October 4, 2016
Beliefs and Teachings that Engage My Heart: What's Your List?
For most of my ministry, people have been wringing their hands about the decline of mainline churches. From my first days of service as a priest, I heard people say that we’re just rearranging deck chairs on the Titanic. The image prompted a cartoon in six frames: As the ship disappears into icy waters, one could hear words from the top deck, one word per frame: We’ve… never… done…it… that…way.
I’ve wondered about the decline. Does it have to do with style of music or liturgy? Is it due to a lousy spirit of welcome? Is it about formality among the frozen chosen? Does it have to do with divisions on social or political issues? Or with indisputable hypocrisy, with shortcomings and abuses by church leaders, too many to number.
Last week, I read about a new study of the religiously unaffiliated conducted by the Public Religion Research Institute. It said the real reason for the decline is that people “no longer believe in religious teaching.” That squares with what we’ve learned in our own research [at RenewalWorks]. Religious beliefs are often held pretty loosely, if at all.
A while ago, a friend shared a column from the Wall Street Journal. The author interviewed a teenager at her youth group in Missouri. She told the author: “I love being Episcopalian. You don’t have to believe anything.” It was great this young person felt welcomed. But it made me think about what I might say to her if she was in my youth group. It made me think about what it means to believe, to trust. It got me thinking about where I give my heart. Are there things I would hope she would embrace? Here’s what I came up with:
- Creation is good. Very good, in fact, according to the book of Genesis. All of creation is a gift, the work of a loving God who declares it all to be originally blessed. It prompts an attitude of gratitude. If we’re not waking up and walking around with a whole lot of wonder, we’re missing the point.
- God is about relationship. Maybe that’s why the doctrine of the Trinity matters. God is by nature a community of love (an idea stolen from Augustine), a community into which we’re invited.
- There is someone listening when we pray.
- Grace is true. Contrary to Gary Larson’s cartoon, God is not sitting at the keyboard waiting to press the “smite” button.
- Love is at the heart of creation. We are called to accept that we are accepted (an idea stolen from Paul Tillich).
- We need help: Evil is real (an idea stolen from the daily newspaper). We mess up. We need power greater than ourselves to embrace love freely given. We need to know and show forgiveness.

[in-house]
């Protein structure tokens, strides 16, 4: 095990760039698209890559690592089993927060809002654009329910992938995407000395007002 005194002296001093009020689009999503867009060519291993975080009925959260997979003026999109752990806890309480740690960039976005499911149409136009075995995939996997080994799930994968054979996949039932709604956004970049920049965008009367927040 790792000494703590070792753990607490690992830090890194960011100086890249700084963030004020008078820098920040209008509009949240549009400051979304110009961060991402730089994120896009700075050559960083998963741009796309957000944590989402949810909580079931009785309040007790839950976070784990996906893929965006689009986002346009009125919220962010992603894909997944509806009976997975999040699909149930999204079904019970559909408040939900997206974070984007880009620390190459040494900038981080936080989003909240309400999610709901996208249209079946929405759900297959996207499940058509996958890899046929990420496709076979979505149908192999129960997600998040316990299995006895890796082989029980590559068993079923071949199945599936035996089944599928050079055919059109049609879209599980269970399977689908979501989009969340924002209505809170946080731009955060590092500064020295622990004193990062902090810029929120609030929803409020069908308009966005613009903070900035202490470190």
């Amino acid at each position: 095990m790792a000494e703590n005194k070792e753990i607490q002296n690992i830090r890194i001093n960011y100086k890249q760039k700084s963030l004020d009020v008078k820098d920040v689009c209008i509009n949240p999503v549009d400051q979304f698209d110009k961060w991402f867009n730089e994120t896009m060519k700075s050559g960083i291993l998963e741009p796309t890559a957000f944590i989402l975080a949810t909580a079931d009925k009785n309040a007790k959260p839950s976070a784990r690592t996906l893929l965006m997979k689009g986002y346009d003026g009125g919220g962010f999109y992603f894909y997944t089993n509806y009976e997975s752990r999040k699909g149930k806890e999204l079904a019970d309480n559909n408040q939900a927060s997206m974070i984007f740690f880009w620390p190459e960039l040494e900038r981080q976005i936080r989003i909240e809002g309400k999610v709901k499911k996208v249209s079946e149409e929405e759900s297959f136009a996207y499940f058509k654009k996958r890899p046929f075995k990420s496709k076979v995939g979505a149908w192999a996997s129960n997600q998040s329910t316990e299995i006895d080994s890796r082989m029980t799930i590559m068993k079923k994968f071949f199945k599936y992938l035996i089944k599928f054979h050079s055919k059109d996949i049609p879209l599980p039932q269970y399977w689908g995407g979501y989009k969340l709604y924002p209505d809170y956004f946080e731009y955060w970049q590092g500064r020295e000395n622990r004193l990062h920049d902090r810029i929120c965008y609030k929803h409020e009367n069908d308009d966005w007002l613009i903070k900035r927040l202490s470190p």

- Jesus is worth following. It’s not always easy to do, but he opens the way to God’s life.
- The Bible tells a story we need to know. Not as literal instruction manual, or bludgeon to prove our point, but as chronicle of God’s relationship with us. It sheds light on our path (An idea stolen from the psalms).
- The Eucharist sustains us, bread for the journey nourishing us on the spiritual journey.
- We are designed for service. We find life by giving it away. The greatest among us is the servant.
- Transformation happens.
That’s my list, at least so far. What’s yours? Spend time thinking today about beliefs and teaching that matter to you, that engage your heart. Give your heart to them.
Some of what Jesus taught, from Luke 6:
But I say to you that listen, Love your enemies, do good to those who hate you, bless those who curse you, pray for those who abuse you. If anyone strikes you on the cheek, offer the other also; and from anyone who takes away your coat do not withhold even your shirt. Give to everyone who begs from you; and if anyone takes away your goods, do not ask for them again. Do to others as you would have them do to you.
‘If you love those who love you, what credit is that to you? For even sinners love those who love them. If you do good to those who do good to you, what credit is that to you? For even sinners do the same. If you lend to those from whom you hope to receive, what credit is that to you? Even sinners lend to sinners, to receive as much again. But love your enemies, do good, and lend, expecting nothing in return. Your reward will be great, and you will be children of the Most High; for he is kind to the ungrateful and the wicked. Be merciful, just as your Father is merciful.
‘Do not judge, and you will not be judged; do not condemn, and you will not be condemned. Forgive, and you will be forgiven; give, and it will be given to you. A good measure, pressed down, shaken together, running over, will be put into your lap; for the measure you give will be the measure you get back.’
This post first appeared October 3, 2016 on RenewalWorks’ Monday Matters blog. It is reposted here with permission.
Don't miss a blog post! Subscribe via email or RSS, using the grey box on the upper right.